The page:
Tag Archives: cesar aira

On Our Nightstand, May 18th-24th

Here’s what we’re reading this week at Diesel!

Anna in Brentwood
The Literary Conference
By Cesar Aira
A hilarious and bizarre novella about a writer–named Cesar Aira–who attends a literary conference in Venezuela for the purpose of stealing the genetic material of Mexican novelist Carlos Fuentes in order to clone an army of geniuses.

Diane in Brentwood
The Surrendered
By Chang-rae Lee
This novel presents the Korean War in a way you’ve never thought of before.

Elise in Oakland
By Mark Haddon
A cute, imaginative, and relatable kids’ book by the author of The Curious Incident of the Dog in the Night-Time, in which the protagonist and his best friend discover that their teachers are aliens.

Geo in Brentwood
Kissing the Mask
By William T. Vollmann
Vollmann’s sincere interest in an obscure art form–Japanese Noh theater–is inspiring and fascinating.

Kim in Malibu
Pedro Paramo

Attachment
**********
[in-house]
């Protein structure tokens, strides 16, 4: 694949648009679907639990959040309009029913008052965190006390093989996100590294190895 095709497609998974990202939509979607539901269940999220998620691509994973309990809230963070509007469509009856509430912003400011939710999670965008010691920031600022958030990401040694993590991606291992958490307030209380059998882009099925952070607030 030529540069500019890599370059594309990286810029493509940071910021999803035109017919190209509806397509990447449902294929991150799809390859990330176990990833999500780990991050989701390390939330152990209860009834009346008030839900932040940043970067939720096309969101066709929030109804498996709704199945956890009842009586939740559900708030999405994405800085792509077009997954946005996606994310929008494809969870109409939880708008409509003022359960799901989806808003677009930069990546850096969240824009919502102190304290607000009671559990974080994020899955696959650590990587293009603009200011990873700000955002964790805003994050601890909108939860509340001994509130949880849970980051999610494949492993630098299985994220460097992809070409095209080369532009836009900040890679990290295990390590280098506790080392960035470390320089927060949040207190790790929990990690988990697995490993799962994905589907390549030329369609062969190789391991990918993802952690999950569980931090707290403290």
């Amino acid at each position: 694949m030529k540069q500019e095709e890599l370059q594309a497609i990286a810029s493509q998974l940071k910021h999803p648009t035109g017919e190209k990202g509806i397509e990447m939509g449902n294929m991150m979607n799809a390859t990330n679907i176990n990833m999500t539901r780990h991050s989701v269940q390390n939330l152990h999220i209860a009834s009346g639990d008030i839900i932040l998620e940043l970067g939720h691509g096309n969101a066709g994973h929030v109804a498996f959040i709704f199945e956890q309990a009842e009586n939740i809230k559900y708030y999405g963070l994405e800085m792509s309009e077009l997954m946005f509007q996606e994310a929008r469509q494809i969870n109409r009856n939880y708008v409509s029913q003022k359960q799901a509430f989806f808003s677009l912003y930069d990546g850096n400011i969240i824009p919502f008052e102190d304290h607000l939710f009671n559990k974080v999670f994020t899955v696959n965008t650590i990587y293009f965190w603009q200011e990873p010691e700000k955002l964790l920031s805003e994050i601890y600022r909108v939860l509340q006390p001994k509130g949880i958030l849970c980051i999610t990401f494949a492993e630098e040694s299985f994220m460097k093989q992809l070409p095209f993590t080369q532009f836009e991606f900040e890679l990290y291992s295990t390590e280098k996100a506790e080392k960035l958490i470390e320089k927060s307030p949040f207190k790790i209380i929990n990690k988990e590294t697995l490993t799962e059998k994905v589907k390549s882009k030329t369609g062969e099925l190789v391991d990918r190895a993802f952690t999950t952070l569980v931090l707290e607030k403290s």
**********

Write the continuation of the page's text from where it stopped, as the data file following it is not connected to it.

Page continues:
By Juan Rulfo
Simple and evocative magical realism said to have influenced Gabriel Garcia Marquez.

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A Whole New World of Reading

David Del Vecchio of Idlewild Books in New York has a piece on the Huffington Post about the nominees for the 2010 Best Translated Book Award. The 10 finalists, all of which arrived in English for the first time in 2009, represent 10 different countries and seven different languages. The Brentwood store’s Anna has read the Argentinean nominee, Cesar Aira‘s Ghosts, which she found “hypnotic and gloriously odd.” We’re looking forward to checking out the rest of the intriguing volumes on this diverse list before the winner is announced on March 10th.

ETA: Those interested in the complicated and controversial translation process would also enjoy checking out Edith Grossman‘s incisive new book, Why Translation Matters.

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